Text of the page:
Mushroom life cycles and cultivation is important to understand for taking advantage of mushrooms for monetary, health and natural soil biology reasons. Mushrooms is used for health benefits: For Information on health benefits from mushrooms, click here Mushrooms is used to make or save money: For growing and fruiting mushrooms, click here Mushrooms are germinated in compost teas and extracts: How to germinate spores in compost teas, click here
Mushrooms play a major part in the eco-system and soil food web. Soil Food Web Information, Click here
The mushroom cap and stem is the flower of fungi. Not every fungi flowers in the same way. There are many different ways it flowers. The flower grows in a few days depending on the conditions and mushroom type. At this time the spores ripen (powder looking) and the flower releases them into the air. Depending on conditions, some can land into an environment where they may germinate.
There are many genders for spores. Basically spores are categorized as a + or a -. When released spores connect (land or touch) to something solid like a rock or wood, it sticks to it and waits for the right temperature and humidity before germinating. If a spore does not connection to something, it will not germinate, but stay dormant for years (or centuries).
Spores need to be attached to something before they germinate. When brewing fungi spores in compost teas, it is best to pre-germinate the spores before placing them into the tea brewer. Spores can be pre-germinated by placing spores or mushroom caps with some oats, fish hydrolysate or powered rock in your compost bin. Cover and let it sit there for a couple of days before brewing. Spores that germinate without ever connecting to another germinating spore of the opposite sign makes a little small network of hypha. This is often called mold.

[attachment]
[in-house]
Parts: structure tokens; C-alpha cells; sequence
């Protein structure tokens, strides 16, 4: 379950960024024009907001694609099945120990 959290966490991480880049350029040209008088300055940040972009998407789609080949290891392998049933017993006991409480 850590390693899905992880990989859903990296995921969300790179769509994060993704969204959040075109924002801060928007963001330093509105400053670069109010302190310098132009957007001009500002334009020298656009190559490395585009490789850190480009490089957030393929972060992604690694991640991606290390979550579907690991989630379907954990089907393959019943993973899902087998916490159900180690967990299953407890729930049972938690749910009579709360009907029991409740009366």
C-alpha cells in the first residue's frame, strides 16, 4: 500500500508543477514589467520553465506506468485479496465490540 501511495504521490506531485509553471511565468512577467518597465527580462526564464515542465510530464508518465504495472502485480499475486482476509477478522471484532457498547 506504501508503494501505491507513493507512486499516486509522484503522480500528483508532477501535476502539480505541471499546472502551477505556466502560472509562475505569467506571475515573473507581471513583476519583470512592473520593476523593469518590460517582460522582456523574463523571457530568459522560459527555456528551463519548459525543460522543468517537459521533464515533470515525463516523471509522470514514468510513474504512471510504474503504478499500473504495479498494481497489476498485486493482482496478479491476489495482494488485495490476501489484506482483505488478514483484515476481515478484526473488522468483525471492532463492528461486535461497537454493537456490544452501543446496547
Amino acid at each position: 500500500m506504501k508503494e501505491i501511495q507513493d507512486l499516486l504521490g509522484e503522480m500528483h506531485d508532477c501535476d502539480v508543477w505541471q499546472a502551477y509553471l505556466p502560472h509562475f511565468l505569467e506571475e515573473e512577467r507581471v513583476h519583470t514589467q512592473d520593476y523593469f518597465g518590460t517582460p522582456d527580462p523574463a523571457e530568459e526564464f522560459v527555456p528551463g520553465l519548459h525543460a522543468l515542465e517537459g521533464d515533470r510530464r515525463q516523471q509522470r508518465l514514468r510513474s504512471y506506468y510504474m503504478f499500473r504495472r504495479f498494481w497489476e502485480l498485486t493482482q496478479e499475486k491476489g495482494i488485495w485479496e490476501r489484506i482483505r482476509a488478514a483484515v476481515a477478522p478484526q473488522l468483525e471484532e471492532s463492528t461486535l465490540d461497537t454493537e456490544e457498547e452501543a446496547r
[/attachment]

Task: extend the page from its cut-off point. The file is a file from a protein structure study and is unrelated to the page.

After spores germinate, they have enough energy to make hypha. For saprophytic mushrooms, the mycelium start to decompose the surrounding material. When two germinated spores have their mycelium cross each other, they make a new genetically different mycelium if both started with a + or -. A + needs to meet a – spore type.
When a whole net of hypha has grown, it is called a mycelium. When the right conditions (usually rain) come a long, mycelium start send up a new mushroom. The mushroom propagation cycle starts over.
See graph below for mushroom cycles.
It’s very easy to clone mushrooms. The two best places to take clone starts are from just under the bulb of the mushroom stem. The other place in half way towards the center of the cap and stem. That is the most sterile place. Cloning mushrooms does not means you have to mess with germinating spores. Once you have clone, it can be placed in growing material. If two different clones are planted close to each other, they will remain two separate mushrooms. If two clones from the same mycelium are planted close to each other, both plants will join together an make one.
The method described below is only good for certain mushrooms. Most of the mushrooms in grocery stores can be planted in this method. Japanese food markets have the widest verity of cultivated mushrooms. It’s a great place to start experimenting with cultivating. There are many books on the subject.
Take mycelium from the bottom of the mushroom flower. Or you can take mycelium within the ground without a mushroom flower. Take the material and place it into lightly soaked wood chips. Place the whole thing in a paper bad. Place the bag inside a Tupperware container. Place the container in the crisper inside your refrigerator. In about 4 months the mushroom will grow to the outside of the bag. It will look like white mold. At this time, you can take the mushroom mycelium out of the refrigerator, open the lid and expose it to air. This will trigger the mycelium to flower. For details how to clone your own mushrooms: Cultivating your own mushrooms at home Video, Clcick here